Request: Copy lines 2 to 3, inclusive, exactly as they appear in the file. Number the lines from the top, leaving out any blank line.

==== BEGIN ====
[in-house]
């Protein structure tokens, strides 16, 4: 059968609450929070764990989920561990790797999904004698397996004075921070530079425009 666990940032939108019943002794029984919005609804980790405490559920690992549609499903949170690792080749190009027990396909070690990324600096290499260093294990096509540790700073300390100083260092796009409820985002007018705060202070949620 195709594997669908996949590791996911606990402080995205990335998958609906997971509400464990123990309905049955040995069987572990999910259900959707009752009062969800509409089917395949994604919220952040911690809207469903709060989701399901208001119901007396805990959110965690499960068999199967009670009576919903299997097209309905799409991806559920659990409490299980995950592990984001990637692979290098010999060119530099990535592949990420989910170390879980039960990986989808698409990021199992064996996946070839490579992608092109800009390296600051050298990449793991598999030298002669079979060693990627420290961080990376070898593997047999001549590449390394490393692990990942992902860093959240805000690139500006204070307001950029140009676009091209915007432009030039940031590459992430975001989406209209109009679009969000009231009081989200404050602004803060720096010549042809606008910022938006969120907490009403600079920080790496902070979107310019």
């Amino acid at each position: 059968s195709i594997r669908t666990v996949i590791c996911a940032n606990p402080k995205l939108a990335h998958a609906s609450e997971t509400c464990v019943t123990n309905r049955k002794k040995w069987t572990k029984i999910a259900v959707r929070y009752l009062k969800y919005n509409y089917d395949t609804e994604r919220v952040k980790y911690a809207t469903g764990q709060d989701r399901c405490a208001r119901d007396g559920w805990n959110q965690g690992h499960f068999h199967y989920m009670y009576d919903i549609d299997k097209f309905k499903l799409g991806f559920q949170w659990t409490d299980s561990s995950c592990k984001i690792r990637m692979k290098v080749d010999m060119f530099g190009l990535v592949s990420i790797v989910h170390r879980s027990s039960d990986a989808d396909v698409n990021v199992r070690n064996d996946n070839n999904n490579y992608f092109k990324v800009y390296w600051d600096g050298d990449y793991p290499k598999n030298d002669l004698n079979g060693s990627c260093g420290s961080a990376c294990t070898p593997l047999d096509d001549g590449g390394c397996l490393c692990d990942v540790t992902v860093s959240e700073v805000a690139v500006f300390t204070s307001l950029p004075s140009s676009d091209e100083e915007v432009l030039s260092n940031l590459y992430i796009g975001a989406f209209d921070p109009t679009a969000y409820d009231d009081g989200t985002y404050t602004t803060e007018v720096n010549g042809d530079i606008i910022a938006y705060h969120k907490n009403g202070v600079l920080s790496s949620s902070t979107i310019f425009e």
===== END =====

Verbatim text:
């Protein structure tokens, strides 16, 4: 059968609450929070764990989920561990790797999904004698397996004075921070530079425009 666990940032939108019943002794029984919005609804980790405490559920690992549609499903949170690792080749190009027990396909070690990324600096290499260093294990096509540790700073300390100083260092796009409820985002007018705060202070949620 195709594997669908996949590791996911606990402080995205990335998958609906997971509400464990123990309905049955040995069987572990999910259900959707009752009062969800509409089917395949994604919220952040911690809207469903709060989701399901208001119901007396805990959110965690499960068999199967009670009576919903299997097209309905799409991806559920659990409490299980995950592990984001990637692979290098010999060119530099990535592949990420989910170390879980039960990986989808698409990021199992064996996946070839490579992608092109800009390296600051050298990449793991598999030298002669079979060693990627420290961080990376070898593997047999001549590449390394490393692990990942992902860093959240805000690139500006204070307001950029140009676009091209915007432009030039940031590459992430975001989406209209109009679009969000009231009081989200404050602004803060720096010549042809606008910022938006969120907490009403600079920080790496902070979107310019």
């Amino acid at each position: 059968s195709i594997r669908t666990v996949i590791c996911a940032n606990p402080k995205l939108a990335h998958a609906s609450e997971t509400c464990v019943t123990n309905r049955k002794k040995w069987t572990k029984i999910a259900v959707r929070y009752l009062k969800y919005n509409y089917d395949t609804e994604r919220v952040k980790y911690a809207t469903g764990q709060d989701r399901c405490a208001r119901d007396g559920w805990n959110q965690g690992h499960f068999h199967y989920m009670y009576d919903i549609d299997k097209f309905k499903l799409g991806f559920q949170w659990t409490d299980s561990s995950c592990k984001i690792r990637m692979k290098v080749d010999m060119f530099g190009l990535v592949s990420i790797v989910h170390r879980s027990s039960d990986a989808d396909v698409n990021v199992r070690n064996d996946n070839n999904n490579y992608f092109k990324v800009y390296w600051d600096g050298d990449y793991p290499k598999n030298d002669l004698n079979g060693s990627c260093g420290s961080a990376c294990t070898p593997l047999d096509d001549g590449g390394c397996l490393c692990d990942v540790t992902v860093s959240e700073v805000a690139v500006f300390t204070s307001l950029p004075s140009s676009d091209e100083e915007v432009l030039s260092n940031l590459y992430i796009g975001a989406f209209d921070p109009t679009a969000y409820d009231d009081g989200t985002y404050t602004t803060e007018v720096n010549g042809d530079i606008i910022a938006y705060h969120k907490n009403g202070v600079l920080s790496s949620s902070t979107i310019f425009e």